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Alberta expands support for flood-related emotional trauma

More counselling and outreach services will be available to those suffering the emotional toll of the floods.

A total of $2.03 million over two years will go towards supporting services for people dealing with family violence and abuse, as well as those who are homeless.

“Last year’s southern Alberta floods resulted in personal trauma for many families and individuals directly impacted by this natural disaster. With this additional funding we are making sure that everyone who needs help can get help.”

Manmeet S. Bhullar, Minister of Human Services

Since the flood, emergency women’s shelters and homeless shelters in Calgary and High River have faced increased pressures. Funding will go towards additional resources to help vulnerable families rebuild their lives.

Several family violence prevention agencies will share in approximately $1 million over two years:

  • Awo Taan Healing Lodge Society;
  • Calgary Women’s Emergency Shelter Association;
  • Strathmore’s Community Crisis Society;
  • YWCA of Calgary  – Sherriff King Home; and,
  • Discovery House Family Violence Prevention Society.

“Incidents of family violence can emerge long after a traumatic event, when life just doesn’t seem to be returning back to normal. Recovery is possible with continued support, encouragement and time. I am pleased our government is able to support the healing process.”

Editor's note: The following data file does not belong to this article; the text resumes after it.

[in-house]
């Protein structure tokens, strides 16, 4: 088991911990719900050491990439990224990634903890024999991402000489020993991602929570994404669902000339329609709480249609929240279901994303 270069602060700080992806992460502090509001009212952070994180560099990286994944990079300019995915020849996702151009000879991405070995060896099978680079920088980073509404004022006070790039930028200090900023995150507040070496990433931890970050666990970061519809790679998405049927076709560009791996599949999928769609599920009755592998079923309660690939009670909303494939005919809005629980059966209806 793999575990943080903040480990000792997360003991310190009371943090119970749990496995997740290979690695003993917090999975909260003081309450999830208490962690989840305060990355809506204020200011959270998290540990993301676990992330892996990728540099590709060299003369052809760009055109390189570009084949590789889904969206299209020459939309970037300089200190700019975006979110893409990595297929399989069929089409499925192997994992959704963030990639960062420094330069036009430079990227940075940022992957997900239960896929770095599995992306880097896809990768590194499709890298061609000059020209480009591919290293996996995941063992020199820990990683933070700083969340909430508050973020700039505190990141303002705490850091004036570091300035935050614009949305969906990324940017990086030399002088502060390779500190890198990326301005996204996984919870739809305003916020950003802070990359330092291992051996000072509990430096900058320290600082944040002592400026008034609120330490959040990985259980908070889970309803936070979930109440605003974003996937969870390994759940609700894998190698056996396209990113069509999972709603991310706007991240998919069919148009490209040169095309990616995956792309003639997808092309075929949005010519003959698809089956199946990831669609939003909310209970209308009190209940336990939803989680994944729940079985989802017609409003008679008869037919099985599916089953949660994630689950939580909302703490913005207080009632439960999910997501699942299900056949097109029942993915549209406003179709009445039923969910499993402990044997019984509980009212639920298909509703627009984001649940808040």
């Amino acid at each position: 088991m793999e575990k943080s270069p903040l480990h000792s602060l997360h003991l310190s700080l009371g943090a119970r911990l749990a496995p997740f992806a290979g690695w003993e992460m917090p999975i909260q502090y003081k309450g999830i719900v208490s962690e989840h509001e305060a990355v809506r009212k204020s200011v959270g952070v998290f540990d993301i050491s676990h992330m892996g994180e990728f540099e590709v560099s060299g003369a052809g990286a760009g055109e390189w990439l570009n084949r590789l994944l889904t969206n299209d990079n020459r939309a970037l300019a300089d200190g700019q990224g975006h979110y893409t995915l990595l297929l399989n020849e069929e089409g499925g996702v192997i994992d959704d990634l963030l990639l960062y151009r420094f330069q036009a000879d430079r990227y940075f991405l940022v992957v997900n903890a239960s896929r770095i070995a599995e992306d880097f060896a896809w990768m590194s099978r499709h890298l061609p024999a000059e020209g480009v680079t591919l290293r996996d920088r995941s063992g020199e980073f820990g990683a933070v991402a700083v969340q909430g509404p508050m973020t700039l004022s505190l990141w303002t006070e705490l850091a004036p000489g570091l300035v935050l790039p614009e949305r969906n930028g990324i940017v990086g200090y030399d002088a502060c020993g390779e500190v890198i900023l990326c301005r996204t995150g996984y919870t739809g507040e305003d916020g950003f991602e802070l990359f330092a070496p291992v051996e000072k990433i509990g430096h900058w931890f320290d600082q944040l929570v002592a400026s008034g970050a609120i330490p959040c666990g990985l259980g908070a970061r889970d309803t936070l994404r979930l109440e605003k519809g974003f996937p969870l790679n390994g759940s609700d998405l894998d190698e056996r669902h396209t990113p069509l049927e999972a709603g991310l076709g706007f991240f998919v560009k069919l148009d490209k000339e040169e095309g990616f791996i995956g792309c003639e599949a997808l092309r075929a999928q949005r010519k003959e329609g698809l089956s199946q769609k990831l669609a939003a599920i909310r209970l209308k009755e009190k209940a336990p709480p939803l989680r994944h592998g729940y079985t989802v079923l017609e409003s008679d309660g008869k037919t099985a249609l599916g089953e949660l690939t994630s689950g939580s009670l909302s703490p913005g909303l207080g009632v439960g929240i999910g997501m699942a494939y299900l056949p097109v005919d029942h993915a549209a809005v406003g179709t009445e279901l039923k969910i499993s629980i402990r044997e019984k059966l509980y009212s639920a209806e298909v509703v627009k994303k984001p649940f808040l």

Sandra Jansen, Associate Minister of Family and Community Safety

Also included is support for Rowan House Society in High River for two more outreach workers and seven more emergency shelter beds for women and children leaving abusive homes.

An additional $644,000 will be provided to the Calgary Homeless Foundation. Funding distributed to The Distress Centre, Calgary Drop-In Centre, and Inn from the Cold will be used to hire additional staff who can provide crisis and basic needs support and to help individuals access permanent housing.

Counselling programs in the Calgary area will also share in a funding boost of more than $350,000 over two years:

  • Calgary Communities Against Sexual Abuse Society;
  • Calgary Counselling Centre;
  • The Distress Centre; and,
  • Peer Support Services for Abused Women.

“We really appreciate that the provincial government understands that the impact of the flood runs deep and still continues to this day. This funding will ensure that Distress Centre continues to provide crisis support to those affected by the flood.”

Joan Roy, Executive Director, Calgary Distress Centre

Under the Building Alberta Plan, our government is investing in families and communities, living within our means, and opening new markets for Alberta's resources to ensure we're able to fund the services Albertans told us matter most to them. We will continue to deliver the responsible change Albertans voted for.

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